Tuesday, April 18, 2006

The River of Dreams

Geological surveys in the 1970s confirmed that there was more than 120,000 cubic kilometres of pure fresh water lying under the sand of the Libyan Desert. In an extraordinary session of the General People's Congress in October 1983, the leader of the Revolution suggested transporting this water to Libya's coastal towns and thus started the Great Man Made River Project, the "8th wonder of the world", an engineering project on a scale never seen before in human history.
The pipes, the largest ever made, dwarf the transporters they are carried on and the pre-stressed steel in their manufacture would circle the earth 280 times. The quantity of aggregates used in the construction of the project would build 20 pyramids the size of the Great Pyramid of Khofu and the pipe transporters will have travelled a distance equivalent to going to the sun and back when the final phase of the project has been completed. It is envisaged that the 13000 wells that have been drilled will pump 6.5 million cubic metres of water per day. While Tripoli and Benghazi, and most of the west of the country are presently served by the Great Man Made River Project, when it is finally completed, it will deliver water to the entire Libyan nation.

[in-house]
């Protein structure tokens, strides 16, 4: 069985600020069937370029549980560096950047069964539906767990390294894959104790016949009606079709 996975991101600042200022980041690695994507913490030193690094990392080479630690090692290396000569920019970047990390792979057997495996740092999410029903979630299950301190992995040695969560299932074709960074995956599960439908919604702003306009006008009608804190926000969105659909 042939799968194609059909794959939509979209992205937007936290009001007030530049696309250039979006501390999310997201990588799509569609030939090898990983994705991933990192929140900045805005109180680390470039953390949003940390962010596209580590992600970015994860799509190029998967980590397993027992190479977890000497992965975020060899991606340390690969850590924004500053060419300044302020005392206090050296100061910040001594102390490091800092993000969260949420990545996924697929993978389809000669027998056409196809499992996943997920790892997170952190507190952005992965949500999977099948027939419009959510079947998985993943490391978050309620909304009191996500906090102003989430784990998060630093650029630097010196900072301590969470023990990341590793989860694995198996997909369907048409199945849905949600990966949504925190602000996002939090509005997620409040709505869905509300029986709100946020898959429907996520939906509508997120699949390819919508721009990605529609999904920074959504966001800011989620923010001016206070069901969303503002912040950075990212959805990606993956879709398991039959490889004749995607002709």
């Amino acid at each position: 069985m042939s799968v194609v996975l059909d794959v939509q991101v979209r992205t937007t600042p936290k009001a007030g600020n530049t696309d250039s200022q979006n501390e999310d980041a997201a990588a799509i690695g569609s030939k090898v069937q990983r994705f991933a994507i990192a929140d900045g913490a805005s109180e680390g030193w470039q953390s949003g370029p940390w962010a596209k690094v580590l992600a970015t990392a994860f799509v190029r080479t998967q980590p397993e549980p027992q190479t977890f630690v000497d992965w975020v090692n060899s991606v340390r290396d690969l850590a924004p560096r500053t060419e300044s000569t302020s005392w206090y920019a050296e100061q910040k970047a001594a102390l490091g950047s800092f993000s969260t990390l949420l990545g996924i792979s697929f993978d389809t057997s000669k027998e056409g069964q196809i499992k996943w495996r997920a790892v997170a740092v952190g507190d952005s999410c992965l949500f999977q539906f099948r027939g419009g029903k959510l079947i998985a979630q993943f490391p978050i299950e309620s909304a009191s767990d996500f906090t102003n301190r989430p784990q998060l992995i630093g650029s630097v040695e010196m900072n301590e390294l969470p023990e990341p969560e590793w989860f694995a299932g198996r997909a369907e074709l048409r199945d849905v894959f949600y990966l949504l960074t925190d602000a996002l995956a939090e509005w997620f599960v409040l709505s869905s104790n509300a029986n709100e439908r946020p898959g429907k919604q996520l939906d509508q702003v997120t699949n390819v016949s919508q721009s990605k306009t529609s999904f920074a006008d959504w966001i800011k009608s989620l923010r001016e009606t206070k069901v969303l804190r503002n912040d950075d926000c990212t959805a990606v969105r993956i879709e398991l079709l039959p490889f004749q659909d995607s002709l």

The water has been beneath the Libyan Desert for between 14,000 and 38,000 years but at the car park at work, Fawzi just sprays it onto the gravel to keep the dust down. Sometimes he leaves the hosepipe on and goes away and the ground turns to white mud and the water trickles out of the gate and starts to fill the potholes in the road. A road that is strewn with cans and old tyres and empty plastic bottles of mineral water.


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